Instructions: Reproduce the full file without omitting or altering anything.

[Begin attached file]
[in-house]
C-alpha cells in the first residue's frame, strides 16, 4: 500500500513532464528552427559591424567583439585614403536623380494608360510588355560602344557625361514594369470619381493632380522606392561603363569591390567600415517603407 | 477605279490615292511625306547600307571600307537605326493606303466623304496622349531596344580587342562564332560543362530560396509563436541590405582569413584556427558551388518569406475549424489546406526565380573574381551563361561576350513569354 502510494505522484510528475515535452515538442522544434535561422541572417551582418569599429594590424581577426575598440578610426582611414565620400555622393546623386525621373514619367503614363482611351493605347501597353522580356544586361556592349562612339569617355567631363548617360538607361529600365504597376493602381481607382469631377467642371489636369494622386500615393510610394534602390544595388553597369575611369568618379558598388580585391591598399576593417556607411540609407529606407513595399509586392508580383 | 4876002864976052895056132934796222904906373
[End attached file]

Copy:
[in-house]
C-alpha cells in the first residue's frame, strides 16, 4: 500500500513532464528552427559591424567583439585614403536623380494608360510588355560602344557625361514594369470619381493632380522606392561603363569591390567600415517603407 | 477605279490615292511625306547600307571600307537605326493606303466623304496622349531596344580587342562564332560543362530560396509563436541590405582569413584556427558551388518569406475549424489546406526565380573574381551563361561576350513569354 502510494505522484510528475515535452515538442522544434535561422541572417551582418569599429594590424581577426575598440578610426582611414565620400555622393546623386525621373514619367503614363482611351493605347501597353522580356544586361556592349562612339569617355567631363548617360538607361529600365504597376493602381481607382469631377467642371489636369494622386500615393510610394534602390544595388553597369575611369568618379558598388580585391591598399576593417556607411540609407529606407513595399509586392508580383 | 4876002864976052895056132934796222904906373